Figure 1a. Clusters of Pd nanoparticles, as seen in the upper left picture, are thermally diffused in N-doped carbon layers at 900 °C under Ar atmosphere – images taken from a video. Scale bar, 5 nm.

Figure 1b. Detailed view of Pd single atoms in the N-doped carbon layers after the in situ observation in Figure 1a.

Findings

In this in situ experiment the researchers discovered that supported palladium/gold/platinum nanoparticles distributed at the interface of oxide supports and nitrogen-doped carbon shells would undergo an unexpected nitrogen-doped carbon atomization process against the sintering at high temperatures, during which the nanoparticles can be transformed into more active atomic species.

In Situ TEM study

In order to study the thermal diffusion of the Pd nanoparticles within N-doped carbon layers, a sample environment with an inert gas like Argon needs to be created. The big advantage of the Climate system is that it can create this sample environment inside a normal TEM without the need of an ETEM. Furthermore, the high stability of the Climate Nano-Reactor allowed the researchers to record the N-doped carbon atomization process with sufficient detail in order to get valuable insights.

Figure 2. Representative in-situ TEM images of Pd NPs/TiO2@PDA-Pd NPs/TiO2@C. (a-h) Different temperatures, (i-l) different times at 900 °C. Scale bar, 20 nm.

“Thanks to the wonderful gas cell system from DENSsolutions, we can directly observe and record the sintering process of metal catalysts from 100 to 900 °C under 1 bar Ar by transmission electron microscopy (TEM).
We also succeeded in tracking the N-doped carbon atomization process and the evolution of metal nanoparticles into metal single atoms. During these processes, the response of this gas cell system was very fast and perfectly stable.”

Prof. Jun Luo
Professor at the Center for Electron Microscopy, Tianjin University of Technology.

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Improved FIB lamella preparation

Improved FIB lamella preparation

A conversation with our Product Manager Dr. Yevheniy (Gin) Pivak on the new FIB stub 3.0

DENSsolutions introduces the 3rd generation of the FIB stub which enables researchers to prepare a lamella and place it directly on the Nano-Chip, all inside the FIB. In this version, many improvements were made to make the FIB sample preparation easier, safer and quicker. The development of this new stub was headed by our Product Manager Dr. Yevheniy (Gin) Pivak in close collaboration with key partners like AEM, TU Darmstadt and EMAT, Antwerp.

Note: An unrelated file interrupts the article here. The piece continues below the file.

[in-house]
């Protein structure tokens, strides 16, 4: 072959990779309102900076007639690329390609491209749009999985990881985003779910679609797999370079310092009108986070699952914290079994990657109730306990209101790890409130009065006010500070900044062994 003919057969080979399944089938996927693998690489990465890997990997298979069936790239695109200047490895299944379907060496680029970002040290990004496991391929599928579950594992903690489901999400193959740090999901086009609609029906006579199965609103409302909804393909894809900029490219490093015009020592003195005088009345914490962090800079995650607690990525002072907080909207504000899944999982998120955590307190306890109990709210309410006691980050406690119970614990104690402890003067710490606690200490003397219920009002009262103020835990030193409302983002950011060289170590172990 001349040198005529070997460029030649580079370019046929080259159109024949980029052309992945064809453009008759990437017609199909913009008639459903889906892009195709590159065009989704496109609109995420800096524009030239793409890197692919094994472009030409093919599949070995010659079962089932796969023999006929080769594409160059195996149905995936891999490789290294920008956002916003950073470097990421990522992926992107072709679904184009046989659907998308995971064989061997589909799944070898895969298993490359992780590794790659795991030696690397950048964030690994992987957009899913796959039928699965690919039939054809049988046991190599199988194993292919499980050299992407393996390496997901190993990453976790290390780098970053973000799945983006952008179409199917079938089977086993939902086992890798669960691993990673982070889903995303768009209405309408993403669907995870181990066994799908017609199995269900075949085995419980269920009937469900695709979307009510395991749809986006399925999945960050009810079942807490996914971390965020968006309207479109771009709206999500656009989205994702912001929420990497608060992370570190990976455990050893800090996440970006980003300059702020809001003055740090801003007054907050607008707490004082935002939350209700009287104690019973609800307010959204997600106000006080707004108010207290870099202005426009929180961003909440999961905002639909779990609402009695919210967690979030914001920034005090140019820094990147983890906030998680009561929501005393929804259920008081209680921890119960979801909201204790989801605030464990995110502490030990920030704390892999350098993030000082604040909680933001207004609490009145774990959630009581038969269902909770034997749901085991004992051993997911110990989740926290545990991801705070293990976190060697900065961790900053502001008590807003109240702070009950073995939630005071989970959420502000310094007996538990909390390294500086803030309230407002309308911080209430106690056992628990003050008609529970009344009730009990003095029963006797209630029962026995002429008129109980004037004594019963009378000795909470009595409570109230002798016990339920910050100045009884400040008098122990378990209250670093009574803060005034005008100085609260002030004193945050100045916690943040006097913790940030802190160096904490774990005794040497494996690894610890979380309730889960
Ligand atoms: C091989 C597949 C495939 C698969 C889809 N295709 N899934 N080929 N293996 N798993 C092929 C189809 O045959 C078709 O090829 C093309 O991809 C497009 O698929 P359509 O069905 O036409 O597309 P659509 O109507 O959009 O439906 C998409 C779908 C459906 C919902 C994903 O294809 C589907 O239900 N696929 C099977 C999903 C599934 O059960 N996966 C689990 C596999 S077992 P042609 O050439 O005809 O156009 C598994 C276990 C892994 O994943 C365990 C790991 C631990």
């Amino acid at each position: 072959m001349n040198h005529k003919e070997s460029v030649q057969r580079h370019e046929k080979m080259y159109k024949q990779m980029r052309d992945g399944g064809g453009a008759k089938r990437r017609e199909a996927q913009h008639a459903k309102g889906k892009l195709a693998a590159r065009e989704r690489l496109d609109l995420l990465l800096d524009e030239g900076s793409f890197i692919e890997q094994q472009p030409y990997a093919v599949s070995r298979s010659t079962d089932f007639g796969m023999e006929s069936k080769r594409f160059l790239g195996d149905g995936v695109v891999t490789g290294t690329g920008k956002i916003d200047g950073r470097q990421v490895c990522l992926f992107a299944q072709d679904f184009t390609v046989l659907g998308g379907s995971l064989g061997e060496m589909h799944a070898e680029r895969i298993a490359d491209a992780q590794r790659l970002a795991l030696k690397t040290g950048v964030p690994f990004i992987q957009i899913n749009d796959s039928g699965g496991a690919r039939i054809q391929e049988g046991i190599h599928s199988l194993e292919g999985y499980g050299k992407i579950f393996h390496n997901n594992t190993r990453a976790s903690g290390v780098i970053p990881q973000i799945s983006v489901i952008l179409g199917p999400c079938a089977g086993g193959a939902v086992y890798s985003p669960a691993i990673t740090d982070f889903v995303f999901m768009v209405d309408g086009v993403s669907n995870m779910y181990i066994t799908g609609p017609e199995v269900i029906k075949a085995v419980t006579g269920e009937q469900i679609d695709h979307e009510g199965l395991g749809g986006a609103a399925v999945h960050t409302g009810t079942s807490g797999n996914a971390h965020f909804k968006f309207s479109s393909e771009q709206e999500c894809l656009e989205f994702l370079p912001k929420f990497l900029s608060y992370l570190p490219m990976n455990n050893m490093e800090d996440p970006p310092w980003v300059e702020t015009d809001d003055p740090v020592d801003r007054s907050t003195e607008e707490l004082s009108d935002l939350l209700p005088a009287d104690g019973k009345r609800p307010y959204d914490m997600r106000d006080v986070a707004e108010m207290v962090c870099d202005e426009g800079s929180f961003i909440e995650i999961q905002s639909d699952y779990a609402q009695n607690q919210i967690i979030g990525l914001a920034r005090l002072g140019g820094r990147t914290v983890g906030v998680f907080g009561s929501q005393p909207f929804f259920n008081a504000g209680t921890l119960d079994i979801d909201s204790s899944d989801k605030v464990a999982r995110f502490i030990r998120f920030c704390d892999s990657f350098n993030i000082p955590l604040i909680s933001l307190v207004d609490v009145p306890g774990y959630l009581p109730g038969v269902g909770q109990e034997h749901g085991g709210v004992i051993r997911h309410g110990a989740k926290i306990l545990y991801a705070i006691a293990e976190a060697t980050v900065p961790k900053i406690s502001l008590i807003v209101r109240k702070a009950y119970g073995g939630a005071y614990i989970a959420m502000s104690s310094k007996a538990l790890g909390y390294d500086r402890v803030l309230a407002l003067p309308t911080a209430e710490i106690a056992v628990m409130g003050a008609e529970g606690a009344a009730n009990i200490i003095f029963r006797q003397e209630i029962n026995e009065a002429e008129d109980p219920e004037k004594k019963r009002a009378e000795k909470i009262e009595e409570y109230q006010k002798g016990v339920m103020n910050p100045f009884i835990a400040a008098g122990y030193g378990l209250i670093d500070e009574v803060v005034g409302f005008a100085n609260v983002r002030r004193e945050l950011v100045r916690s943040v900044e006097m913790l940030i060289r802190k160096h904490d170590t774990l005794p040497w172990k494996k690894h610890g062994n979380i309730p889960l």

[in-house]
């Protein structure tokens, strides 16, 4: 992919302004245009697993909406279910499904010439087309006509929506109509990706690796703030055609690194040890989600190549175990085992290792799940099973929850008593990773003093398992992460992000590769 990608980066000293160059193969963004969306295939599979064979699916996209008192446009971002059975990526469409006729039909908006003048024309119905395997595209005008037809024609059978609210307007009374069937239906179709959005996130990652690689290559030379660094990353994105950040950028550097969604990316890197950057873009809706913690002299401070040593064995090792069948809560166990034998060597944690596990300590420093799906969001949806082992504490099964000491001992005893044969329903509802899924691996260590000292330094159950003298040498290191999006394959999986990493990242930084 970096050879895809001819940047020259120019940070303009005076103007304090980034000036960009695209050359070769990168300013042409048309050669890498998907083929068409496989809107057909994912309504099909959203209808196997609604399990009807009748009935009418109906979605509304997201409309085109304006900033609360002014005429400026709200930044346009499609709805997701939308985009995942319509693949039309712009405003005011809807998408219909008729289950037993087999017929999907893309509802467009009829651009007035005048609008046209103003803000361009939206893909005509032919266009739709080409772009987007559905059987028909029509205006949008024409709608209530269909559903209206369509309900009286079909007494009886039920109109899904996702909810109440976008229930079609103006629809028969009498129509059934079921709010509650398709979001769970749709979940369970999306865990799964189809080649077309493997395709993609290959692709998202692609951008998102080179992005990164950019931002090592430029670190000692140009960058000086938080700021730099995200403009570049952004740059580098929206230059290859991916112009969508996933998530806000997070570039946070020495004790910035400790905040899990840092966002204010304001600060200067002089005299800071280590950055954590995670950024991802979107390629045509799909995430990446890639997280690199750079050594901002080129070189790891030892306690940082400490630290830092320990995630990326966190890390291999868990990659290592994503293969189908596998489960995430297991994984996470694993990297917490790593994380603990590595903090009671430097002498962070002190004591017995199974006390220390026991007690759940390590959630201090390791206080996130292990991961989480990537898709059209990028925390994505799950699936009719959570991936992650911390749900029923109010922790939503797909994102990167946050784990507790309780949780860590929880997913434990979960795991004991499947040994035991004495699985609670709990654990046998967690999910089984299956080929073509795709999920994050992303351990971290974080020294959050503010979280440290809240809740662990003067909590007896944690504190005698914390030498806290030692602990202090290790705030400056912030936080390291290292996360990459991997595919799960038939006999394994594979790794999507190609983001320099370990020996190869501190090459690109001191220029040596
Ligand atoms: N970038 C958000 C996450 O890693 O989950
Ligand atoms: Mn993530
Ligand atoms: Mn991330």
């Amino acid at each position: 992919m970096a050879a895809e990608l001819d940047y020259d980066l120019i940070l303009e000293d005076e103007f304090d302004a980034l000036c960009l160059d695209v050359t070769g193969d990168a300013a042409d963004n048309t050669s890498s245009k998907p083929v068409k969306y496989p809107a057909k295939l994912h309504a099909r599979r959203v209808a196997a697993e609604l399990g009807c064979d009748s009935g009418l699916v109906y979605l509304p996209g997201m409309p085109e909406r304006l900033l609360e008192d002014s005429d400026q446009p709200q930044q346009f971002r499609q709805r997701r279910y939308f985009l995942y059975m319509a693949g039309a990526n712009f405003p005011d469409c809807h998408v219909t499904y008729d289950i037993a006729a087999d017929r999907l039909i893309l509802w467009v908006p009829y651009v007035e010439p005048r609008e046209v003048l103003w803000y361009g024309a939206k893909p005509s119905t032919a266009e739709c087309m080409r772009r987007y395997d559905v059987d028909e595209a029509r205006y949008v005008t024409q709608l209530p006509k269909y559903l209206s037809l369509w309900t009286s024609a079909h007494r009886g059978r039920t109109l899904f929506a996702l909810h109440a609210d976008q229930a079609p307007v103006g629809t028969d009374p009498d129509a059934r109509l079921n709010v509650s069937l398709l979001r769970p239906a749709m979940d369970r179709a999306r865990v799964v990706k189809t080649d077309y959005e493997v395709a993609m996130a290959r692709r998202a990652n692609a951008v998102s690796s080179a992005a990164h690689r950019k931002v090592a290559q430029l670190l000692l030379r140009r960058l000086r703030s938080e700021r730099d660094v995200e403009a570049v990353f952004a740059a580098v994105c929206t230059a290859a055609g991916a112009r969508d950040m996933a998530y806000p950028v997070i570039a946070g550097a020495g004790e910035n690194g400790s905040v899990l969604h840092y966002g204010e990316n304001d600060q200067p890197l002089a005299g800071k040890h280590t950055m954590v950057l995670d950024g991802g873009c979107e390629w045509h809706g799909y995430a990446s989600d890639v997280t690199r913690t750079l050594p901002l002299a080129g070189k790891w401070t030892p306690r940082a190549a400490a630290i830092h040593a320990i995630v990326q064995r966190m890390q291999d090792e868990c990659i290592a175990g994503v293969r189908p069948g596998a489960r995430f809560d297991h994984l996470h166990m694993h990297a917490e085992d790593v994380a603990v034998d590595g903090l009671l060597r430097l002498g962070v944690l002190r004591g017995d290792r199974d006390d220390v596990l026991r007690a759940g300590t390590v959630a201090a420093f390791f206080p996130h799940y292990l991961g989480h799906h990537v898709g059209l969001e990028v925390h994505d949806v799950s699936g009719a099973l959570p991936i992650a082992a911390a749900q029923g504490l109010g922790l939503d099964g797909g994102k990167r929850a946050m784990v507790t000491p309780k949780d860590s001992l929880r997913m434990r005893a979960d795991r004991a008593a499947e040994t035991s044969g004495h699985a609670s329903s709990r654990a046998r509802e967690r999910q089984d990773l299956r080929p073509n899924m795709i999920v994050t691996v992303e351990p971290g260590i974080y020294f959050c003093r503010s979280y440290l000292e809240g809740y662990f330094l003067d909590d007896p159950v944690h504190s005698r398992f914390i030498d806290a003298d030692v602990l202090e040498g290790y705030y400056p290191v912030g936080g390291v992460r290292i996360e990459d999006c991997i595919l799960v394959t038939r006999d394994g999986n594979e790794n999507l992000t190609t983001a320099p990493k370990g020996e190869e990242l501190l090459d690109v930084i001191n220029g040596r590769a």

Why was this new FIB stub designed?

Any TEM experiment starts with a good sample either it’s a nanoparticle, a FIB lamella, 2D material or a nanowire. The FIB sample is the most complicated among others, especially when it comes to preparing lamellas onto MEMS-based Nano-Chips.
Several years back, when the users’ knowledge on FIB lamella preparation onto MEMS-based Nano-Chips was still very limited and the field itself was premature, DENSsolutions developed the first version of a FIB stub which had two inclined sides of 45 degrees on which the sample and Nano-Chip could be positioned. This stub simplified the sample preparation process by allowing the user to prepare and transfer a lamella onto the Nano-Chip in one go without breaking the vacuum of the FIB chamber, thus saving operation time. Since then version 2.0 was released, which kept the main design features like the two inclined sides but improved the sample and Nano-Chip positioning and clamping.
In the meantime, hundreds of lamellas were successfully prepared and placed onto Nano-Chips but many users still encounter challenges during the process. First of all, the issues come from an uncommon geometry that the users need to work with; the lamella preparation and the lift out need to be done at 45 and 55 stage tilt angles. On top of that, the users suffer from poor imaging, especially at low accelerating voltage and a charging effect. The positioning of the Nano-Chip and the clamping mechanism, that is also there for grounding purposes is not optimal, making the operation not very user-friendly. Because the height of the sample and the Nano-Chip on the FIB stub can differ quite a bit, there also is a safety concern.
In recent years more and more people are interested in in-situ TEM Biasing and Biasing & Heating experiments. The majority of those samples are FIB lamellas and the requirements towards the samples for electrical measurements are much stricter compared to heating experiments with various pitfalls along the way. A new approach aiming to avoid short circuiting and reiteration of biasing and biasing & heating lamellas is required.

What are the benefits of this new FIB stub?